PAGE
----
I believe that I’m officially over the bleeding-edge upgrade-on-day-one obsession. I now ensure that my mission-critical applications all run on a new Ubuntu release before upgrading. The main thing holding me back from upgrading my system from Lucid to Maverick was compatibility with VMWare Workstation 7.x. Someone produced a patch that helped, but I prefer native support over patches. I recently learned that Workstation 7.1.3 achieved full Maverick host compatibility, so I decided to update to Maverick tonight.
As usual, I chose to use Update Manager to upgrade my system. It offered the 10.10 update near the top of the window. I simply clicked on the Upgrade button and answered the questions. Ubuntu then installed over 1400 packages, updated those necessary, and deleted obsolete ones. It asked about keeping several configuration files, of which I only preserved my Samba setup. Including the download over my 25 Gbps connection, the whole process took maybe 30 minutes or so. At the end, it requires a reboot of course.
As part of the upgrade, the upgrade utility disables all third-party repositories. That makes perfect sense since they will all point to the Lucid package collections. However, Ubuntu makes recovering them easy by adding “disabled on upgrade to maverick” to the beginning of the applicable descriptions. I changed the appropriate references to Maverick and re-enabled the repositories, then reloaded the package list per Update Manager’s prompting when I closed it. I had a ton of updates from Lucid to Maverick versions – about 254 MB of them including the Libre Office 3.3.1 suite.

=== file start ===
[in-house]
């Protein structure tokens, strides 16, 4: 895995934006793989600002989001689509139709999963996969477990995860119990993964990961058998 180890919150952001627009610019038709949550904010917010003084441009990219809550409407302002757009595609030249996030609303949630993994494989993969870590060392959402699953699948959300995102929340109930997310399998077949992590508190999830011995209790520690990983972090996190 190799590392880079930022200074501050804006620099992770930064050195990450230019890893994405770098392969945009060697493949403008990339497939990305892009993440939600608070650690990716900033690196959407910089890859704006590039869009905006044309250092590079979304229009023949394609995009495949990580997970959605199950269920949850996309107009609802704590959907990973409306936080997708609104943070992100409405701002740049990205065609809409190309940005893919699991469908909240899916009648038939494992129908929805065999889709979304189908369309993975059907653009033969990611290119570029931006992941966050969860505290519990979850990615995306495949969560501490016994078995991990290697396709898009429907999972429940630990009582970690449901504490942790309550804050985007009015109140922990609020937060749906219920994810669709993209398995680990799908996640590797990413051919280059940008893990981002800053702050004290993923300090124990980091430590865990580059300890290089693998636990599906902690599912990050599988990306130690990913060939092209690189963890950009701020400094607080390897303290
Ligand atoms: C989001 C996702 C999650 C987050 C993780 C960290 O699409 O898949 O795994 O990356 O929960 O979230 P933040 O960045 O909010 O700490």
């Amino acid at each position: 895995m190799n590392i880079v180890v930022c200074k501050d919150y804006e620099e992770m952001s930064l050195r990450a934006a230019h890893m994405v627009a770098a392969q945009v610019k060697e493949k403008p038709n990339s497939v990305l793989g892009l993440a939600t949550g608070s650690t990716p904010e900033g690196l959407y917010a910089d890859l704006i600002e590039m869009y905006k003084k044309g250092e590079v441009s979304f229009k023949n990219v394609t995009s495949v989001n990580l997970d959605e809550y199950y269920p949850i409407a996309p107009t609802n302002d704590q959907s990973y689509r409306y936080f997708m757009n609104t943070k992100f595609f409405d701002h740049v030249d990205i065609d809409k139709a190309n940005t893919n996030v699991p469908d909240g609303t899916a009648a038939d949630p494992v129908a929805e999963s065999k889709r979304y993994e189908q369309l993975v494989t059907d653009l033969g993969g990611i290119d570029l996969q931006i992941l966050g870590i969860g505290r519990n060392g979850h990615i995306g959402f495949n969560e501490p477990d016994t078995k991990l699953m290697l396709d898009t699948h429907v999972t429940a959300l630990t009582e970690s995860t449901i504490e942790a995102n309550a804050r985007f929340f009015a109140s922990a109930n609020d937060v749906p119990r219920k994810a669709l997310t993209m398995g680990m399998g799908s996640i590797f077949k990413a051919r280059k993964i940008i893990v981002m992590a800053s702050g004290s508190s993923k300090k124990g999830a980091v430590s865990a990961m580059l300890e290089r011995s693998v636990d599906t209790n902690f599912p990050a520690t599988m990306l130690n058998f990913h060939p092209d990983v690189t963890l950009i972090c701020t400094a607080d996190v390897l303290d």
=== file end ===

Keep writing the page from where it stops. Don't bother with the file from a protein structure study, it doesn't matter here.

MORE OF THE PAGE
Bottom line: near-perfect update. The process preserved my highly-customized setup with only three small exceptions. First, it moved my “spare” SATA drive to sdi when it had been sdd under Lucid. I have no idea why. So, I had to edit its entry in /etc/fstab to get it to mount automatically on restart.
Second, also for unexplainable reasons, Rhythmbox forgot its status icon setting so that when I minimized it to the notification area (system tray), it disappeared. This issue obviously fell to Rhythmbox, not Ubuntu. It was easily remedied using the gnome configuration editor:
Go to apps -> rhythmbox -> plugins -> status-icon:
Set the status-icon-mode to something other than 0, which disables the status-icon. After changing mine to 2, I exited the editor and the Rhythmbox icon magically appeared in the system tray. Issue resolved.
Third, the upgrade uninstalled ubuntu-tweak. Again I have no idea why. I simply reinstalled it using Synaptic. Easy fix.
The acid test involved running VMWare Workstation after the upgrade to Maverick. Workstation treated the upgrade as a simple kernel update, recompiled its service files, then ran perfectly. Mission accomplished.
Everything works perfectly. This has been the most trouble-free upgrade I’ve done under Ubuntu – a great job by the development team!